Why Amazon Associates Removed Legal Insurrection From Its Program

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Kyle Perisic Contributor
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Amazon dropped the conservative news and law publication Legal Insurrection from its profit sharing associate program, the publication announced Wednesday.

The reason behind why Legal Insurrection was terminated from the associates program raises unanswered questions about Legal Insurrection’s supposed violations of an agreement with Amazon, including Amazon’s abilities to track links in emails and a dubious claim that Legal Insurrection implied Amazon endorsed the publication.

Legal Insurrection came to the conclusion, citing a May 5 Daily Caller News Foundation article, that the reason Amazon terminated their contract could possibly be due to a political bias Amazon has against conservatives. “Clearly someone wanted us gone,” wrote Legal Insurrection’s William Jacobson.

The Amazon Associates program is an affiliate program that Amazon has in which associates earn a portion of Amazon’s profits from sales that come from the associates’ users. Amazon knows the purchases come from specific associates’ users through the use of special links, according to Amazon’s operating agreement. The program is a common way for content creators on the internet to earn an income.

“Legal Insurrection was removed from the Amazon Associates program due to a violation of the terms of the Amazon Associates Operating Agreement,” an Amazon spokesperson stated in an email Friday to The Daily Caller News Foundation.

Amazon claims Legal Insurrection violated two of its agreements. The first one is that Legal Insurrection used language that implied Amazon supports Legal Insurrection.

As an Amazon Associate, “You must clearly state the following on your Site or any other location where Amazon may authorize your display or other use of Content: ‘We are a participant in the Amazon Services LLC Associates Program, an affiliate advertising program designed to provide a means for us to earn fees by linking to and affiliated sites,'” Amazon’s operating agreement says.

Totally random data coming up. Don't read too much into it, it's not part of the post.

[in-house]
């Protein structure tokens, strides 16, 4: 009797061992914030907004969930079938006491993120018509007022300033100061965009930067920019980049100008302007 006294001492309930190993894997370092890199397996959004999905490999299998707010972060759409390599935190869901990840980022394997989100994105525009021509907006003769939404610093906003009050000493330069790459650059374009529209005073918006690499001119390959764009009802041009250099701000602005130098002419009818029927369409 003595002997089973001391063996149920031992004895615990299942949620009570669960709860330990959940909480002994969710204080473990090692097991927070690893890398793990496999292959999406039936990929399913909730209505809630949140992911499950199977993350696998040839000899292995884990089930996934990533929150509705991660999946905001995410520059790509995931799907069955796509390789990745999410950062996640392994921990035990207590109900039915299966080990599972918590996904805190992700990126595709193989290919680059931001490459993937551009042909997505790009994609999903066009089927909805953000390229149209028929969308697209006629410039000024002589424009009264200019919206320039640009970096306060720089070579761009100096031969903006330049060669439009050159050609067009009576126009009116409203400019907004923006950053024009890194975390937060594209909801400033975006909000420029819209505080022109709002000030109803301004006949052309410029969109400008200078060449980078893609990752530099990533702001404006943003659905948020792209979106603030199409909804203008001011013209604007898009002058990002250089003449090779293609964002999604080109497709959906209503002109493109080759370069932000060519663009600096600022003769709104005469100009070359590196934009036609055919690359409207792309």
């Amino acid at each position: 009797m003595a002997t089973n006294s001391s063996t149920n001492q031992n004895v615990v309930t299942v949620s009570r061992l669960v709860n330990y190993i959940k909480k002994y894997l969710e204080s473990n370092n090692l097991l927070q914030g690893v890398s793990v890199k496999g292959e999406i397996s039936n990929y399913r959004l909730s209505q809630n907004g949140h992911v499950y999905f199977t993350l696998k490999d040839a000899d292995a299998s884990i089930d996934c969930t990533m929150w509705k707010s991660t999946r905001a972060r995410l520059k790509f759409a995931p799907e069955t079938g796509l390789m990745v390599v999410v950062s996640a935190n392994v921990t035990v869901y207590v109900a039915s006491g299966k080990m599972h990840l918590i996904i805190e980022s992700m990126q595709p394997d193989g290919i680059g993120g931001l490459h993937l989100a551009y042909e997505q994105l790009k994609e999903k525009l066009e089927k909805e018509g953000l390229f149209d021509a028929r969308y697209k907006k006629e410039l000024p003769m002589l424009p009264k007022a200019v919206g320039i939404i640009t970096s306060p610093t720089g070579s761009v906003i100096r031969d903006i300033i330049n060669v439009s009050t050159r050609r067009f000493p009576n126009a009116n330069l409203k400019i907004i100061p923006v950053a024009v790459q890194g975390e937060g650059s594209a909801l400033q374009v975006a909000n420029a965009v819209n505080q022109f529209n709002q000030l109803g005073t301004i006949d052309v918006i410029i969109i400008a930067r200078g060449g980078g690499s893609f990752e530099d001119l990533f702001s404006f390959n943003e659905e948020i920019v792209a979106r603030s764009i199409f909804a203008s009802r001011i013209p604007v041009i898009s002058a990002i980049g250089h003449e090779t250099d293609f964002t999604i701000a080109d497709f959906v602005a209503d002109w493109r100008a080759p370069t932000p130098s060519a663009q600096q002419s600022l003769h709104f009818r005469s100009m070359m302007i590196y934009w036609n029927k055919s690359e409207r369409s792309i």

The associates also cannot “misrepresent or embellish” their relationship with Amazon, which includes “expressing or implying” that Amazon supports, sponsors, or endorses them, “or express or imply any affiliation between [Amazon] and [the associate] or any other person or entity.”

Amazon’s claim that Leal Insurrection used language that implied Amazon supports Legal Insurrection is dubious at best. Legal Insurrection made an announcement of their acceptance in the Amazon Associates program, according to a March 9 archive of the page.

“Legal Insurrection is a participant in the Amazon Services LLC Associates Program, an affiliate advertising program designed to provide a means for sites to earn advertising fees by advertising and linking to You can use the search box and links below, or any of the Amazon links in the sidebar,” the announcement said. “It is important to access Amazon through those links. Your purchases are greatly appreciated.”

The same archived page shows a special link that said: “When doing your online shopping, be sure to use this shop Amazon deals link.”

The second claim is that Legal Insurrection used special links in emails, which would also violate the participation requirements in the agreement.

The agreement says associates “will not engage in any promotional, marketing, or other advertising activities in any offline manner, including by using any of our or our affiliates’ trademarks or logos (including any Amazon Mark), any Content, or any Special Link in connection with an offline promotion or in any other offline manner (e.g., in any printed material, mailing, SMS, MMS, email or attachment to email, or other document, or any oral solicitation).”

The claim that Legal Insurrection used “Special Links” in emails before January is true, but Legal Insurrection said it ended the practice when Amazon sent a warning email in January.

“We used to include an Amazon link in our Morning Insurrection newsletter. We were contacted by Amazon in early January 2018, and given five days to fix the use of the link in emails, which it claimed violated the Operating Agreement,” Jacobson wrote.

Legal Insurrection was notified on April 28 that Amazon terminated its membership in the associates program. (RELATED: Turns Out Amazon Alexa Really Is Listening To Your Private Conversations)

Amazon would not provide TheDCNF or Legal Insurrection with details on how the retail giant knew Legal Insurrection was using emails to send special links. Jacobson wrote that Amazon told him that information was “proprietary.”

Amazon would not tell TheDCNF if Legal Insurrection had ended the practice of emailing special links when they were warned in January and then restarted it.

Legal Insurrection was “not aware of such a continuing problem, and never was alerted to it,” a spokesperson told TheDCNF in an email Friday, adding that Amazon wouldn’t give them examples of the violation.

In response to Legal Insurrection’s claims, Amazon provided the following statement in an email to TheDCNF Friday:

“We remain 100 percent focused on providing the best customer experience possible, which includes a customer’s experience with affiliate links and the Amazon Associates program. We have a robust team that monitors Amazon Associates activity, and use a variety of tools and procedures to ensure associates comply with the terms of the Operating Agreement.”

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